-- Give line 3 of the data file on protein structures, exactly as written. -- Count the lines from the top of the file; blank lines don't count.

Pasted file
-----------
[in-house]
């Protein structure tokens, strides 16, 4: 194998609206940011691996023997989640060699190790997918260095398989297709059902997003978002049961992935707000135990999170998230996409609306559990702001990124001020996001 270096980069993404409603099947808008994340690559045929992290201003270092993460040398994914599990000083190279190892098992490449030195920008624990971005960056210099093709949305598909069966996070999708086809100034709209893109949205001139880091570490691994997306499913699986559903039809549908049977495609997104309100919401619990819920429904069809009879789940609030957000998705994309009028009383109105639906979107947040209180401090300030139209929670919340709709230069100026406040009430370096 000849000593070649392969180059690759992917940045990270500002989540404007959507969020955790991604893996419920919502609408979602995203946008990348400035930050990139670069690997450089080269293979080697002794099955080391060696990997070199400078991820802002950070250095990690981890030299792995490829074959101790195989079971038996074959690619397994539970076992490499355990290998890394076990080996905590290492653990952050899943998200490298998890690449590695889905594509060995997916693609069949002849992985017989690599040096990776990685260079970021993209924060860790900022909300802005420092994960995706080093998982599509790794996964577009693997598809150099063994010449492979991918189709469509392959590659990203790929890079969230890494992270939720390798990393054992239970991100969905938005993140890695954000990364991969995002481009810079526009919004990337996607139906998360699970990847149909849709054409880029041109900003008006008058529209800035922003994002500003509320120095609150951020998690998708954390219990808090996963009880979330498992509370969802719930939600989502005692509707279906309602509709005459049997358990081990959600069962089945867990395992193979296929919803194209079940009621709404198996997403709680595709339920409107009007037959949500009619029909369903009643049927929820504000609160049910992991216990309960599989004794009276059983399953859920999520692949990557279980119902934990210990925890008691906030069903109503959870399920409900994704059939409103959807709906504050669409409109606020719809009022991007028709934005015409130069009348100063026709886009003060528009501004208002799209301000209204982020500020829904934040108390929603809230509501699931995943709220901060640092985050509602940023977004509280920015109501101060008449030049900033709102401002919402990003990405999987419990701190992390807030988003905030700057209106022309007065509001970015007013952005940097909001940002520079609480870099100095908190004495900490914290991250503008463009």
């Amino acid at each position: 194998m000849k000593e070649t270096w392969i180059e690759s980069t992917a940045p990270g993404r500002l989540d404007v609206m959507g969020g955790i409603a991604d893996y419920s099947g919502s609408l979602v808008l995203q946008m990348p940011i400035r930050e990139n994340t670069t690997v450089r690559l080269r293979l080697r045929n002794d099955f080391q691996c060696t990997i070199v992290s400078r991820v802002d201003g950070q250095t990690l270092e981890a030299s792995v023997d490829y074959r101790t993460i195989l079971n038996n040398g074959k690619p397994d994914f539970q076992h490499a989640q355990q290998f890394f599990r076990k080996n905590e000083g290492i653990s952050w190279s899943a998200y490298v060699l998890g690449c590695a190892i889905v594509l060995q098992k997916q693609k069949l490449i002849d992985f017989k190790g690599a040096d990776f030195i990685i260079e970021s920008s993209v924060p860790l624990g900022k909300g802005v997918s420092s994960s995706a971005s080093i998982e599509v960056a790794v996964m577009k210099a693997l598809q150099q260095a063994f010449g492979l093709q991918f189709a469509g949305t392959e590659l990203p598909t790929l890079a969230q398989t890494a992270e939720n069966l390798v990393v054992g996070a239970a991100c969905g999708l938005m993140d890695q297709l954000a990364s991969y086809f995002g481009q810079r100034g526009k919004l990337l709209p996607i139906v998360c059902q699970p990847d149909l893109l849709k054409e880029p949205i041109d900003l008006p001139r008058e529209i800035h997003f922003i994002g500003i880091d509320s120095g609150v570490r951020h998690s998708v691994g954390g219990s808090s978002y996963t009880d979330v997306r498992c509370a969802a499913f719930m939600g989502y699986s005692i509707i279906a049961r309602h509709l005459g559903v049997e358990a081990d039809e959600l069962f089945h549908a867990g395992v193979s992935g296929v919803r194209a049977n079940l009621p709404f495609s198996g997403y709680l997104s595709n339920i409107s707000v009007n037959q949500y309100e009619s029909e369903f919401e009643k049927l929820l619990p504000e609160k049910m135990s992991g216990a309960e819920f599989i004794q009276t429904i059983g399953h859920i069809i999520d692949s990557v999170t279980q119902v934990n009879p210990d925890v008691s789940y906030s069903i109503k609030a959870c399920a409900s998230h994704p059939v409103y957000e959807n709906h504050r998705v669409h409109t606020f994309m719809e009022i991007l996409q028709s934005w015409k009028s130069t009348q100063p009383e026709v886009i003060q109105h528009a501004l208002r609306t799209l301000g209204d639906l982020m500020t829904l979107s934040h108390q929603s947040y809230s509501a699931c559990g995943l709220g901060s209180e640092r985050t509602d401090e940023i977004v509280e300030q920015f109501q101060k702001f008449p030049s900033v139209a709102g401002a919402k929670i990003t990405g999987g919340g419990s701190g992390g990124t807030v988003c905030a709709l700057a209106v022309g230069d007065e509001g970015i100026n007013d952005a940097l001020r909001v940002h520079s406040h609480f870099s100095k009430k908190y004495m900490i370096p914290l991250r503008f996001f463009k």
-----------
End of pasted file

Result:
């Amino acid at each position: 194998m000849k000593e070649t270096w392969i180059e690759s980069t992917a940045p990270g993404r500002l989540d404007v609206m959507g969020g955790i409603a991604d893996y419920s099947g919502s609408l979602v808008l995203q946008m990348p940011i400035r930050e990139n994340t670069t690997v450089r690559l080269r293979l080697r045929n002794d099955f080391q691996c060696t990997i070199v992290s400078r991820v802002d201003g950070q250095t990690l270092e981890a030299s792995v023997d490829y074959r101790t993460i195989l079971n038996n040398g074959k690619p397994d994914f539970q076992h490499a989640q355990q290998f890394f599990r076990k080996n905590e000083g290492i653990s952050w190279s899943a998200y490298v060699l998890g690449c590695a190892i889905v594509l060995q098992k997916q693609k069949l490449i002849d992985f017989k190790g690599a040096d990776f030195i990685i260079e970021s920008s993209v924060p860790l624990g900022k909300g802005v997918s420092s994960s995706a971005s080093i998982e599509v960056a790794v996964m577009k210099a693997l598809q150099q260095a063994f010449g492979l093709q991918f189709a469509g949305t392959e590659l990203p598909t790929l890079a969230q398989t890494a992270e939720n069966l390798v990393v054992g996070a239970a991100c969905g999708l938005m993140d890695q297709l954000a990364s991969y086809f995002g481009q810079r100034g526009k919004l990337l709209p996607i139906v998360c059902q699970p990847d149909l893109l849709k054409e880029p949205i041109d900003l008006p001139r008058e529209i800035h997003f922003i994002g500003i880091d509320s120095g609150v570490r951020h998690s998708v691994g954390g219990s808090s978002y996963t009880d979330v997306r498992c509370a969802a499913f719930m939600g989502y699986s005692i509707i279906a049961r309602h509709l005459g559903v049997e358990a081990d039809e959600l069962f089945h549908a867990g395992v193979s992935g296929v919803r194209a049977n079940l009621p709404f495609s198996g997403y709680l997104s595709n339920i409107s707000v009007n037959q949500y309100e009619s029909e369903f919401e009643k049927l929820l619990p504000e609160k049910m135990s992991g216990a309960e819920f599989i004794q009276t429904i059983g399953h859920i069809i999520d692949s990557v999170t279980q119902v934990n009879p210990d925890v008691s789940y906030s069903i109503k609030a959870c399920a409900s998230h994704p059939v409103y957000e959807n709906h504050r998705v669409h409109t606020f994309m719809e009022i991007l996409q028709s934005w015409k009028s130069t009348q100063p009383e026709v886009i003060q109105h528009a501004l208002r609306t799209l301000g209204d639906l982020m500020t829904l979107s934040h108390q929603s947040y809230s509501a699931c559990g995943l709220g901060s209180e640092r985050t509602d401090e940023i977004v509280e300030q920015f109501q101060k702001f008449p030049s900033v139209a709102g401002a919402k929670i990003t990405g999987g919340g419990s701190g992390g990124t807030v988003c905030a709709l700057a209106v022309g230069d007065e509001g970015i100026n007013d952005a940097l001020r909001v940002h520079s406040h609480f870099s100095k009430k908190y004495m900490i370096p914290l991250r503008f996001f463009k």